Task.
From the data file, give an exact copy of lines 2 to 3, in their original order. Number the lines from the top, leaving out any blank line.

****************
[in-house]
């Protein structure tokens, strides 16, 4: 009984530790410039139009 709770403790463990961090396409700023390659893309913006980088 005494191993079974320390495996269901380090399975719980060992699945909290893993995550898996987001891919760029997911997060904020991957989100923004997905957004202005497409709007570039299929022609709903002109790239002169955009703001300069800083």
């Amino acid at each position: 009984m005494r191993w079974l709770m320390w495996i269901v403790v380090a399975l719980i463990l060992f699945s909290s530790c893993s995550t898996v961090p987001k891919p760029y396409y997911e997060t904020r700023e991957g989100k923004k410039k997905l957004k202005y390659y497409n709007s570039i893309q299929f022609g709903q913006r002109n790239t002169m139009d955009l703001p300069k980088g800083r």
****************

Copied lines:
């Protein structure tokens, strides 16, 4: 009984530790410039139009 709770403790463990961090396409700023390659893309913006980088 005494191993079974320390495996269901380090399975719980060992699945909290893993995550898996987001891919760029997911997060904020991957989100923004997905957004202005497409709007570039299929022609709903002109790239002169955009703001300069800083």
């Amino acid at each position: 009984m005494r191993w079974l709770m320390w495996i269901v403790v380090a399975l719980i463990l060992f699945s909290s530790c893993s995550t898996v961090p987001k891919p760029y396409y997911e997060t904020r700023e991957g989100k923004k410039k997905l957004k202005y390659y497409n709007s570039i893309q299929f022609g709903q913006r002109n790239t002169m139009d955009l703001p300069k980088g800083r």